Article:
Sacramental ontology insists that not only does the created world point to God as its source and “point of reference,” but that it also subsists or participates in God … [B]ecause creation is a sharing in the being of God, our connection with God is a participatory, or real, connection — not just an external, or nominal, connection.
The sacramental worldview of the icon can help us to see in the environment our Creator, the glory of God, and the glory of our destiny. As Gerard Manley Hopkins expressed it: “The world is charged with the grandeur of God. It will flame out, like shining from shook foil; It gathers to a greatness, like the ooze of oil.”
Missio: Following Jesus with Mary
Mary is the epitome of God’s new creation. Mary’s assumption represents the hope and final destiny that all of creation will become. John Janaro articulates,
Mary is also, we might say, an icon of the whole redemption of creation. In her we see already the radical fulfillment of all things, the perfect penetration of divine love into created being. The glorification of Mary in the Assumption is the beginning of the New Creation in which God will “be all, in all” (1 Cor. 15:28), and it reveals the eternal value of every moment in every life, the transcendent significance of each circumstance in life, because everything comes forth from God and is ordained to his glory.
On the other hand, the Australian Redemptorist Fr. Anthony Kelly sees the life Mary itself as the quintessence of generativity of creation. Mary, the virgin mother of God, is
the paradigmatic instance of creation open to, collaborating with, and transformed by, the creative mystery of God in Christ. As the Mother of Christ, she symbolises the generativity of creation under the power of the Spirit. In her, as the Advent antiphon has it, “the earth has been opened to bud forth the Saviour”.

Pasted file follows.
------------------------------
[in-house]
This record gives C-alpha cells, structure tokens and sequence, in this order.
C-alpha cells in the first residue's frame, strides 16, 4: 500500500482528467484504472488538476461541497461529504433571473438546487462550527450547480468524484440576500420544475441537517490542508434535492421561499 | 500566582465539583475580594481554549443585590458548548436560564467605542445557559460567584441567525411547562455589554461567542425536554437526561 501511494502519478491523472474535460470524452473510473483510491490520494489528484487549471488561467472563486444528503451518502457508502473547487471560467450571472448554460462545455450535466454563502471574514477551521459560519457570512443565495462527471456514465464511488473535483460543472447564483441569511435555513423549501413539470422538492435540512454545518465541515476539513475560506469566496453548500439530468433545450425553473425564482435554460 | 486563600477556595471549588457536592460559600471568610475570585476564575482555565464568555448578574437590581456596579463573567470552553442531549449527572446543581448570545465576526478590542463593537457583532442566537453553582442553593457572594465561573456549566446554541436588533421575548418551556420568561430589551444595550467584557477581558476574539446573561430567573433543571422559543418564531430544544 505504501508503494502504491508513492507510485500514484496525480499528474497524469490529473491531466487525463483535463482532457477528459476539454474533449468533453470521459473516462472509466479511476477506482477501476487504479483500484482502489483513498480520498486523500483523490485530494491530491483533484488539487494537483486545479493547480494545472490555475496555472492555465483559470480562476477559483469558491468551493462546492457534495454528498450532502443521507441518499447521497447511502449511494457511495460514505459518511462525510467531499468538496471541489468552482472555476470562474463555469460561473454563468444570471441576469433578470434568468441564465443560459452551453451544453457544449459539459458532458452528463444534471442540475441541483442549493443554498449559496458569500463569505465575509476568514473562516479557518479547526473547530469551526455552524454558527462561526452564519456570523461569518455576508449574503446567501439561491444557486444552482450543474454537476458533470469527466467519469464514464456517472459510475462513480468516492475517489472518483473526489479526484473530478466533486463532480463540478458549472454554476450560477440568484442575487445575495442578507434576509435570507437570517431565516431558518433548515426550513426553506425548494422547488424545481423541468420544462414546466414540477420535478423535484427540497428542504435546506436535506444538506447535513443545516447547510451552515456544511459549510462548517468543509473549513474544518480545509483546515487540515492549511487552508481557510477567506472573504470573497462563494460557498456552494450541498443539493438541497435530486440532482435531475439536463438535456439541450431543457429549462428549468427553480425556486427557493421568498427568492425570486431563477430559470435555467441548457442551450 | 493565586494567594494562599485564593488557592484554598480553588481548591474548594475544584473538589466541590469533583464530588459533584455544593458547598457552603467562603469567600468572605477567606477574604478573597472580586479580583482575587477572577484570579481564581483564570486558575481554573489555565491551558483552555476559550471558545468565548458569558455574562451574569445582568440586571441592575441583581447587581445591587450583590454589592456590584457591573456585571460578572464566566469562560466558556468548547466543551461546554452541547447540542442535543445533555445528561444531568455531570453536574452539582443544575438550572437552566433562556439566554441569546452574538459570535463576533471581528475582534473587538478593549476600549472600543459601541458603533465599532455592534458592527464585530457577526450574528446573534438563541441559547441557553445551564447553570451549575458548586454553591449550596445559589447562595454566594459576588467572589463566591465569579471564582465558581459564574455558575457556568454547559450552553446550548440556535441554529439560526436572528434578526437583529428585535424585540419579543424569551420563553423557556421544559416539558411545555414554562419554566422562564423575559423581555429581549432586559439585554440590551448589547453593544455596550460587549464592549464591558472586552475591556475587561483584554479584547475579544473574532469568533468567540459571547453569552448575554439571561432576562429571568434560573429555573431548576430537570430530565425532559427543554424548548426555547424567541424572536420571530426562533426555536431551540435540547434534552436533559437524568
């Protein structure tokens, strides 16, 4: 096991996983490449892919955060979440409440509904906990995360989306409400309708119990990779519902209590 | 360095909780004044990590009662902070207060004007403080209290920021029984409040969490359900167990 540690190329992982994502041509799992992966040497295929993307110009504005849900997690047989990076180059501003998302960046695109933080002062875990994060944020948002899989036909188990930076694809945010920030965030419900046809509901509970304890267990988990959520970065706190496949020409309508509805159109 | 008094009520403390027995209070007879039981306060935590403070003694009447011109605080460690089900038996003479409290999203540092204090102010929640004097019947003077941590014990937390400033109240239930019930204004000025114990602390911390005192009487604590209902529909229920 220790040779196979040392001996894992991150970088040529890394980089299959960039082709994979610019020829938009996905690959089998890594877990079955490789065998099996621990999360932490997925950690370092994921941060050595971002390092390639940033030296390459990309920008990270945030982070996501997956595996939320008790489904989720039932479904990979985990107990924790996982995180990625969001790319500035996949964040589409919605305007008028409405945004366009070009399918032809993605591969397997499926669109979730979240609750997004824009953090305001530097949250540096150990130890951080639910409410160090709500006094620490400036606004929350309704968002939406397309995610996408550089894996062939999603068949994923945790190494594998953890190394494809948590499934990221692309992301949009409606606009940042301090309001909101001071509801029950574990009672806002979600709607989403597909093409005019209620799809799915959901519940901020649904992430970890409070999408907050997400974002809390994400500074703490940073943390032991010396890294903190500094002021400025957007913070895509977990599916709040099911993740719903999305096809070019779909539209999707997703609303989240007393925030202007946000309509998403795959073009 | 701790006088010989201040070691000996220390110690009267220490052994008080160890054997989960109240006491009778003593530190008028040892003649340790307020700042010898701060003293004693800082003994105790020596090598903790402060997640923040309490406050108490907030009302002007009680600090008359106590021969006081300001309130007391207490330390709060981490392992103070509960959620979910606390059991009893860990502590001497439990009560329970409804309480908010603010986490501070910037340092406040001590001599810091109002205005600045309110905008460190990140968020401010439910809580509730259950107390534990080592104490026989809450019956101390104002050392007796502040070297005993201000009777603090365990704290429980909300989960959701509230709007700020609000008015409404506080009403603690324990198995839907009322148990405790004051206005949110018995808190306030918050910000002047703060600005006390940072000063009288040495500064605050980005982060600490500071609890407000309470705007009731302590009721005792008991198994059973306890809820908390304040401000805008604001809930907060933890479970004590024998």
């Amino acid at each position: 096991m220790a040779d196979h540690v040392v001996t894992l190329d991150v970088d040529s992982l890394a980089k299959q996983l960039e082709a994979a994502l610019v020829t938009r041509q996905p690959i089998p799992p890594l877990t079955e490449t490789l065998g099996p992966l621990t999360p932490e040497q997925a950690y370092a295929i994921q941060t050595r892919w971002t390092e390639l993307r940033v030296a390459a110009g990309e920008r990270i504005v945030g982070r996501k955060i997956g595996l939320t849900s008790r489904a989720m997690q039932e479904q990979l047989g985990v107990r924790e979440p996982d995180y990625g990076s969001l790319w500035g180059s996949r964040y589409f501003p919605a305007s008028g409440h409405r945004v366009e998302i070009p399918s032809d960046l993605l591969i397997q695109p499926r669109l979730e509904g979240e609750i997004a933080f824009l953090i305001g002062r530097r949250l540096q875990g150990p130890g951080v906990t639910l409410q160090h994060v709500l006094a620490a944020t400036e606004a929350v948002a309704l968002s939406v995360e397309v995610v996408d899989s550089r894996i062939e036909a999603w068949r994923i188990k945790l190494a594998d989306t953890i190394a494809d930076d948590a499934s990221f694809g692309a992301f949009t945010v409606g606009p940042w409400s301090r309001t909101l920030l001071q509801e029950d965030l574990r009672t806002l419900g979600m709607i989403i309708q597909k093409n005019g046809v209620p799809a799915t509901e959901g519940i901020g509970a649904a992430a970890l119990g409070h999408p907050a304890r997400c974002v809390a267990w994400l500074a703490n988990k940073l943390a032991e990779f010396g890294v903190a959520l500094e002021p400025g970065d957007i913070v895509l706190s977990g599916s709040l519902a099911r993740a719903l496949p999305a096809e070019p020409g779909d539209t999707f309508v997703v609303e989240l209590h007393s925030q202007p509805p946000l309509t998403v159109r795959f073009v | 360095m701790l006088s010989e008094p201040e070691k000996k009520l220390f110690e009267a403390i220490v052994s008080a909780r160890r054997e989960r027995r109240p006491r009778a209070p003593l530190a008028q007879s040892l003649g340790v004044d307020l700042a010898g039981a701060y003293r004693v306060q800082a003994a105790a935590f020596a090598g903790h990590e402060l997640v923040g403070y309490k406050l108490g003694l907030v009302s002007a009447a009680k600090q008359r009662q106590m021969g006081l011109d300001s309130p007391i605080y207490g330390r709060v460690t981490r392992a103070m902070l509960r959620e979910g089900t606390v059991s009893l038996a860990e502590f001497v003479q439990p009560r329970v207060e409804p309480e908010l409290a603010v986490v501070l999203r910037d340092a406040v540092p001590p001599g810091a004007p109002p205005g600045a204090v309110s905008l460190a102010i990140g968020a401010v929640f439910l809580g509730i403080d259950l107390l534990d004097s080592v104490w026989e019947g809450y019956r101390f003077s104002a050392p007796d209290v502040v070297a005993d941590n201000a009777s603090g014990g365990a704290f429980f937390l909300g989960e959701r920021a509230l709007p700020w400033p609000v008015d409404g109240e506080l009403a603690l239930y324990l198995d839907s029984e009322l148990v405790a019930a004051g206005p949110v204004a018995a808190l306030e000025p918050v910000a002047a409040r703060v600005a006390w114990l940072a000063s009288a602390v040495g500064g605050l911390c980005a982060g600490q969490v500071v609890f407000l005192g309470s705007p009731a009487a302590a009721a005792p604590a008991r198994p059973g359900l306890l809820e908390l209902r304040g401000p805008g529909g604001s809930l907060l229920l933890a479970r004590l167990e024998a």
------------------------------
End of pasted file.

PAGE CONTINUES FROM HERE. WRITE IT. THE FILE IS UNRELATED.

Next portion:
In this way, Mary can be rightly called Queen of all Creation. Pope Francis in Laudato Si meditates on the meaning of Mary, Queen of all Creation and its implications for us:
Mary, the Mother who cared for Jesus, now cares with maternal affection and pain for this wounded world. Just as her pierced heart mourned the death of Jesus, so now she grieves for the sufferings of the crucified poor and for the creatures of this world laid waste by human power. Completely transfigured, she now lives with Jesus, and all creatures sing of her fairness. She is the Woman, “clothed in the sun, with the moon under her feet, and on her head a crown of twelve stars” (Rev 12:1). Carried up into heaven, she is the Mother and Queen of all creation. In her glorified body, together with the Risen Christ, part of creation has reached the fullness of its beauty. She treasures the entire life of Jesus in her heart (cf. Lk 2:19, 51), and now understands the meaning of all things. Hence, we can ask her to enable us to look at this world with eyes of wisdom. (Laudato Si, #241)